This original bill generated considerable media attention on the issue, and following a story on Channel 9's A Current Affair, a Senate inquiry into the bill attracted some 3,000 submissions from the public, interest groups and government agencies.
This strength of public sentiment saw the introduction of a preservation age of 55 years for new members after the November 2001 election – the government's first reluctant nod to reform since being elected in 1996.
In the new parliament both sides were again silent on the issue. Peter again became "voice in the wilderness" urging reform, until 2003 saw some movement.
Early in the 2003, Peter foreshadowed the introduction of a new and improved private member's bill to allow MPs to opt-out of the scheme. In August 2003, Mark Latham commented in the press he was 'uncomfortable' with the parliamentary superannuation scheme and the Australian Democrats joined the push for reform.
Peter introduced his Parliamentary (Choice of Superannuation) Bill 2003 on 8 September 2003, accounting for the technical weaknesses identified by the Department of Finance & Administration during the 2001 Senate inquiry into the original bill. Read Peter’s introductory speech here. Again, the media took up the issue.
On 10 February 2004 Mark Latham, now Leader of the Opposition, officially announced a Labor government would end the MPs' superannuation scheme and establish a fully-funded, market based scheme for new MPs. The proposal would come into effect after the 2007 election – if Labor was successful in 2004.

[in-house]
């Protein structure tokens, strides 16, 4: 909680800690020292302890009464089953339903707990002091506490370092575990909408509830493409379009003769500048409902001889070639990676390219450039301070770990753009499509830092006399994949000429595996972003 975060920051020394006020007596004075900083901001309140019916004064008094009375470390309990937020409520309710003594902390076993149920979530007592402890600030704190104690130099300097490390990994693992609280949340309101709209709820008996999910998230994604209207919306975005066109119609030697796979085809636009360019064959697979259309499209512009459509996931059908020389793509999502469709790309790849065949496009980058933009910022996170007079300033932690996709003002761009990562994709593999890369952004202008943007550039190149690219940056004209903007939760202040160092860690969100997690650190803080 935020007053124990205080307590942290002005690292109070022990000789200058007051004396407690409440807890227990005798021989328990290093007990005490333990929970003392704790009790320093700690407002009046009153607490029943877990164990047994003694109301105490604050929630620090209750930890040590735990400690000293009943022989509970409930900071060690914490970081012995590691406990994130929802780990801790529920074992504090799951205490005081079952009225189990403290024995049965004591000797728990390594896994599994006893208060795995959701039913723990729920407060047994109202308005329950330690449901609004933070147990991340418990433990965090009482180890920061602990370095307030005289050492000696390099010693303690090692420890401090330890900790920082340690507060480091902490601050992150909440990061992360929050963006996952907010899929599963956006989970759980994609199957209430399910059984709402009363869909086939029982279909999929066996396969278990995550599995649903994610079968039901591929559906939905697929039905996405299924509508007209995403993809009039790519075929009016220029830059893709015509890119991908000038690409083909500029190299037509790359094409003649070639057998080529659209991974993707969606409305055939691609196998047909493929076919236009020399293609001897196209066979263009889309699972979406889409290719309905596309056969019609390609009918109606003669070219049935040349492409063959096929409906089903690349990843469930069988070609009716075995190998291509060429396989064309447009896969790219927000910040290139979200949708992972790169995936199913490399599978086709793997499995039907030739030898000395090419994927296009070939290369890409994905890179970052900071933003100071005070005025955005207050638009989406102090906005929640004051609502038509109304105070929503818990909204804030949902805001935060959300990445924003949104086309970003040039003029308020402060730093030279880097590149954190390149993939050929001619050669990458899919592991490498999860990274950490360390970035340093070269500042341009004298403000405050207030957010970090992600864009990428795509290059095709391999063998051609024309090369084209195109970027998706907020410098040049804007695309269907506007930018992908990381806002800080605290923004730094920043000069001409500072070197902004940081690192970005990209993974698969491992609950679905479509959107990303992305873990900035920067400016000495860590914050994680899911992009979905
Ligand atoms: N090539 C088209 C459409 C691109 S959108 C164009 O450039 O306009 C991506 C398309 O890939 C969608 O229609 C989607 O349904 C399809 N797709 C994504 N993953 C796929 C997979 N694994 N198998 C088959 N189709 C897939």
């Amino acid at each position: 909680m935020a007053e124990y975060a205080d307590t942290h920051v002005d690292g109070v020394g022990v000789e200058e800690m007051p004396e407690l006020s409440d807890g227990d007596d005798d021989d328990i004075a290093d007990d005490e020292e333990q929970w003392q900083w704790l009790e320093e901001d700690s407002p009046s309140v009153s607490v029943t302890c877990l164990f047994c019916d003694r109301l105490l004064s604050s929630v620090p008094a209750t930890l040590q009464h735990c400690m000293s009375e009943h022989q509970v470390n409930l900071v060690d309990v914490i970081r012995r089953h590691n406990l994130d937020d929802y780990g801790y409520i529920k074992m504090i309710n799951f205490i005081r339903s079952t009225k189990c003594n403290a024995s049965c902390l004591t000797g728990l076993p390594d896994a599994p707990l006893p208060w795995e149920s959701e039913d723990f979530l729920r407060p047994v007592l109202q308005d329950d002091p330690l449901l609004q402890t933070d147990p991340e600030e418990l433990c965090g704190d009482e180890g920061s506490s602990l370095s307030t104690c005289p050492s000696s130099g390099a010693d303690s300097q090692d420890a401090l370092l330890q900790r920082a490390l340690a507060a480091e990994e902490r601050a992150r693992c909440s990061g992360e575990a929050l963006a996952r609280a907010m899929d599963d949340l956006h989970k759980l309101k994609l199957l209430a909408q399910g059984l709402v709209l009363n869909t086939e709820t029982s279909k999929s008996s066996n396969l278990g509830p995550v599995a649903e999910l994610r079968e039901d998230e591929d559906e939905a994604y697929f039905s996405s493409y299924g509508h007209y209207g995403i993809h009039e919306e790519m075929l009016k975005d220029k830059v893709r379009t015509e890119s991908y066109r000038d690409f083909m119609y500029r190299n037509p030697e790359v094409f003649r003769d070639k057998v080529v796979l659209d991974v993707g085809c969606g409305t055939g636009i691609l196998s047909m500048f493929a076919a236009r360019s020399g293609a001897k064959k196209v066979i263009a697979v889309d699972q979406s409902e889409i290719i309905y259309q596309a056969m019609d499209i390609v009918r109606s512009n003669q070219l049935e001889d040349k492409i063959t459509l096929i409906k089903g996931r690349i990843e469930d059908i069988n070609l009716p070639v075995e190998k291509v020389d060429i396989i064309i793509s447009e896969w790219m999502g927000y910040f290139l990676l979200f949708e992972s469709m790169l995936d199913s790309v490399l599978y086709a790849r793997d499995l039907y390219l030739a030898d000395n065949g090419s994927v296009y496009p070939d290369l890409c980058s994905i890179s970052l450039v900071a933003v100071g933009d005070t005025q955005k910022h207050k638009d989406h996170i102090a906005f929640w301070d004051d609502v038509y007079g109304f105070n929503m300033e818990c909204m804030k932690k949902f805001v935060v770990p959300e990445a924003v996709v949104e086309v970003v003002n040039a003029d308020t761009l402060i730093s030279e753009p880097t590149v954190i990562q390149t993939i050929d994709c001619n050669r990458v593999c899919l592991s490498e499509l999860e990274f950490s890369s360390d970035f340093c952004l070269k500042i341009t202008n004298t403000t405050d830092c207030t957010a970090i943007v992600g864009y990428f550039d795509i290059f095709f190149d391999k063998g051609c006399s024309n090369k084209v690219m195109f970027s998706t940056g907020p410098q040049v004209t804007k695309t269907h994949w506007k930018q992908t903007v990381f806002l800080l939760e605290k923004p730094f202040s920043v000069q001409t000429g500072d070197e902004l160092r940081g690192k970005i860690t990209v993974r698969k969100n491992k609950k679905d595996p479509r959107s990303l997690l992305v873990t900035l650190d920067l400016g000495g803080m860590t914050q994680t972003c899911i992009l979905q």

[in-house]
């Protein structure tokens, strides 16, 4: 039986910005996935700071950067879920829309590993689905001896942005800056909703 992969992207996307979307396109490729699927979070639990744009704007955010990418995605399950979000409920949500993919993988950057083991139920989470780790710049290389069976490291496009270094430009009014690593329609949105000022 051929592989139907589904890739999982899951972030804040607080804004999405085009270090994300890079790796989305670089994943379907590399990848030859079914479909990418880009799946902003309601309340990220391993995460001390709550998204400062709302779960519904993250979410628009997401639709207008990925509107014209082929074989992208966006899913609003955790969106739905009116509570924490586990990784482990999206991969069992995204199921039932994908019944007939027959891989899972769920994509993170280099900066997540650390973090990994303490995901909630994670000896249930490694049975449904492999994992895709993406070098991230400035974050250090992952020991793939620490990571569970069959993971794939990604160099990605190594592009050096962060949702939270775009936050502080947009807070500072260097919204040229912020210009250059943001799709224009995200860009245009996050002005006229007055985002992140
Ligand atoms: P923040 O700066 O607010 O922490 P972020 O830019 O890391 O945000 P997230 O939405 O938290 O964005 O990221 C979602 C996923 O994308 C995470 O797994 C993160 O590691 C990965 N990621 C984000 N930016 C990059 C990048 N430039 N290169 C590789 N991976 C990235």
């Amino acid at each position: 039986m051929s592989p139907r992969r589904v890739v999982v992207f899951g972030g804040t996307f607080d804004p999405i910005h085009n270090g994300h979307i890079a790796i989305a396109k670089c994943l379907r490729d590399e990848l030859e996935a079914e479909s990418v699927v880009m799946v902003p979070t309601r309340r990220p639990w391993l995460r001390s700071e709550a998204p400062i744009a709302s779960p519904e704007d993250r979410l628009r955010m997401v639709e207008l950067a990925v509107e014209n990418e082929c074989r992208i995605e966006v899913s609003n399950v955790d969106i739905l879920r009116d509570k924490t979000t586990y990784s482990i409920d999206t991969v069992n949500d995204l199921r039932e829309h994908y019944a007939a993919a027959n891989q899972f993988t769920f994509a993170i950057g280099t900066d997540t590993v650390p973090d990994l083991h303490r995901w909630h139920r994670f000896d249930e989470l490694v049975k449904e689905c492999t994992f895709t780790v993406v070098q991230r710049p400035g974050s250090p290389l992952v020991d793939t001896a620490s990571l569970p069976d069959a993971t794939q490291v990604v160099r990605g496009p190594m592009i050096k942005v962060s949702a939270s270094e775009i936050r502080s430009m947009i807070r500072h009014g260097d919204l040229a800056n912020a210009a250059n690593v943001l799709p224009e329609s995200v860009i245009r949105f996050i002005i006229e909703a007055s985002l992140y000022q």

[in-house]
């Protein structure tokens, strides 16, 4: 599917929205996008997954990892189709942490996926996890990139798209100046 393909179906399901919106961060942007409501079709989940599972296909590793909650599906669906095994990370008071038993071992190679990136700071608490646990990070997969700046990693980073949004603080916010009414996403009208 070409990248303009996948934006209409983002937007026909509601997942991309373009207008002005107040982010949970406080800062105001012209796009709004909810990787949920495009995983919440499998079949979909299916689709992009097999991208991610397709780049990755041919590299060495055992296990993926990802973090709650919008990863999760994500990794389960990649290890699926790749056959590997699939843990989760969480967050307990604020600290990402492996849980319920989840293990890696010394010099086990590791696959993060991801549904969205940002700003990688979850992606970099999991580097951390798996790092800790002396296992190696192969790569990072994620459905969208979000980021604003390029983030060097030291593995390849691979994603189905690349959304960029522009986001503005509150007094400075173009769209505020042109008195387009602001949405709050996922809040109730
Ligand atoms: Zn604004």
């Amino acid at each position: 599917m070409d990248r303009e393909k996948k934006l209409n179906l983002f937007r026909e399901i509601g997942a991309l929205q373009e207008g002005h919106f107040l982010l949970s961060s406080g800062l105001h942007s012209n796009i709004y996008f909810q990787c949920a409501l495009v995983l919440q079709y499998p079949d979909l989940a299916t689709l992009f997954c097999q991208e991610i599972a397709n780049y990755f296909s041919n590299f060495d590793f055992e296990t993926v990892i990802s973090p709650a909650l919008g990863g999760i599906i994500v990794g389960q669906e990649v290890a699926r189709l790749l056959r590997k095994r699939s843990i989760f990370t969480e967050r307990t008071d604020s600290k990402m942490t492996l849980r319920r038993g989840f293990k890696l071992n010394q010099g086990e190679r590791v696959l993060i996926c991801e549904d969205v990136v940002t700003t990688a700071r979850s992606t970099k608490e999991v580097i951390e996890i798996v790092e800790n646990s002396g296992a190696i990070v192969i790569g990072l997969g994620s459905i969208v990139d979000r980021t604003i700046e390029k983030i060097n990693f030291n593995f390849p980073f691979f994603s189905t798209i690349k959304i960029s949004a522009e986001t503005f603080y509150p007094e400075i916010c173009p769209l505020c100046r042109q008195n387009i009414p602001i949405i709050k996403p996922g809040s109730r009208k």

Two days later the Prime Minister announced the government would close the PCSS to new members after the 2004 election, and all newly elected MPs would receive a 9% employer contribution to a superannuation fund of their choice. The State governments (with similar MPs super schemes) followed suit.
The PM originally intended to close the scheme for currently serving MPs as well but this met with stiff resistance in the coalition party room. Few sitting members or senators, government or opposition, were willing to entertain the thought of giving up their guaranteed pension.
The bill to implement the government's plan was introduced in budget week, where the focus of the nation was on tax breaks and family bonus payments in the biggest spending budget since 1996.
Peter attempted to amend the bill to include an 'opt-out' clause for sitting MPs to leave the PCSS, have an equivalent benefit transferred to a fund of their choice and from then on receive the 9% superannuation guarantee.